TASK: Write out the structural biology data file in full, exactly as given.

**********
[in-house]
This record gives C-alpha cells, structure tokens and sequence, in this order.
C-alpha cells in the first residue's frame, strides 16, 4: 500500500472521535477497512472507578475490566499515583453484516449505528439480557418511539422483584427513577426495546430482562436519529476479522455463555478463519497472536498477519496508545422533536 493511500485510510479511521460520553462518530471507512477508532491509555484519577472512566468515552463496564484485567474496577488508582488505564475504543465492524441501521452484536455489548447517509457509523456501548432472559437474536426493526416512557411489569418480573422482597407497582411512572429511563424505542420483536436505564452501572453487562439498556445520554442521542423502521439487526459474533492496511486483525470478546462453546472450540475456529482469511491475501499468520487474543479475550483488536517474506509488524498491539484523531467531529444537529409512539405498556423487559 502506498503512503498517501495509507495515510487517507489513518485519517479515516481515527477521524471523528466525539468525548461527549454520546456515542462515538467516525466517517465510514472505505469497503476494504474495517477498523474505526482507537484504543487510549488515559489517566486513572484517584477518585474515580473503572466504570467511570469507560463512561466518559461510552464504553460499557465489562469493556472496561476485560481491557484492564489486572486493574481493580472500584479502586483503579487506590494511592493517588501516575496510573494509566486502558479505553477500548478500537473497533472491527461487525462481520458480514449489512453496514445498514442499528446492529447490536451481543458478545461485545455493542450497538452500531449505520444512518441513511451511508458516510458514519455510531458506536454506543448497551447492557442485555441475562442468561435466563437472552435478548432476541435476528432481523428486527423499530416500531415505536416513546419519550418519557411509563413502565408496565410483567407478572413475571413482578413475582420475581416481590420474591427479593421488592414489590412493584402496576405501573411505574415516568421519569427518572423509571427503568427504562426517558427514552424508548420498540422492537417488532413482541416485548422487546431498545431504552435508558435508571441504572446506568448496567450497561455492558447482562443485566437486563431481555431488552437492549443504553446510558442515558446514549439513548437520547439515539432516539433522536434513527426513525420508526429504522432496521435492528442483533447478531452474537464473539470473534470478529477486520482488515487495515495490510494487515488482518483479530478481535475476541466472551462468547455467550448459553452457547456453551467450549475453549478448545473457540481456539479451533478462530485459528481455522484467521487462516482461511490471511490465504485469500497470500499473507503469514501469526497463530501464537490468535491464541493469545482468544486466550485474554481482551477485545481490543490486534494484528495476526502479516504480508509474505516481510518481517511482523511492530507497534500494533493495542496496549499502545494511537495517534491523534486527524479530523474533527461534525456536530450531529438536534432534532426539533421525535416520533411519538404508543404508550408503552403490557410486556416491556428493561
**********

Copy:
[in-house]
This record gives C-alpha cells, structure tokens and sequence, in this order.
C-alpha cells in the first residue's frame, strides 16, 4: 500500500472521535477497512472507578475490566499515583453484516449505528439480557418511539422483584427513577426495546430482562436519529476479522455463555478463519497472536498477519496508545422533536 493511500485510510479511521460520553462518530471507512477508532491509555484519577472512566468515552463496564484485567474496577488508582488505564475504543465492524441501521452484536455489548447517509457509523456501548432472559437474536426493526416512557411489569418480573422482597407497582411512572429511563424505542420483536436505564452501572453487562439498556445520554442521542423502521439487526459474533492496511486483525470478546462453546472450540475456529482469511491475501499468520487474543479475550483488536517474506509488524498491539484523531467531529444537529409512539405498556423487559 502506498503512503498517501495509507495515510487517507489513518485519517479515516481515527477521524471523528466525539468525548461527549454520546456515542462515538467516525466517517465510514472505505469497503476494504474495517477498523474505526482507537484504543487510549488515559489517566486513572484517584477518585474515580473503572466504570467511570469507560463512561466518559461510552464504553460499557465489562469493556472496561476485560481491557484492564489486572486493574481493580472500584479502586483503579487506590494511592493517588501516575496510573494509566486502558479505553477500548478500537473497533472491527461487525462481520458480514449489512453496514445498514442499528446492529447490536451481543458478545461485545455493542450497538452500531449505520444512518441513511451511508458516510458514519455510531458506536454506543448497551447492557442485555441475562442468561435466563437472552435478548432476541435476528432481523428486527423499530416500531415505536416513546419519550418519557411509563413502565408496565410483567407478572413475571413482578413475582420475581416481590420474591427479593421488592414489590412493584402496576405501573411505574415516568421519569427518572423509571427503568427504562426517558427514552424508548420498540422492537417488532413482541416485548422487546431498545431504552435508558435508571441504572446506568448496567450497561455492558447482562443485566437486563431481555431488552437492549443504553446510558442515558446514549439513548437520547439515539432516539433522536434513527426513525420508526429504522432496521435492528442483533447478531452474537464473539470473534470478529477486520482488515487495515495490510494487515488482518483479530478481535475476541466472551462468547455467550448459553452457547456453551467450549475453549478448545473457540481456539479451533478462530485459528481455522484467521487462516482461511490471511490465504485469500497470500499473507503469514501469526497463530501464537490468535491464541493469545482468544486466550485474554481482551477485545481490543490486534494484528495476526502479516504480508509474505516481510518481517511482523511492530507497534500494533493495542496496549499502545494511537495517534491523534486527524479530523474533527461534525456536530450531529438536534432534532426539533421525535416520533411519538404508543404508550408503552403490557410486556416491556428493561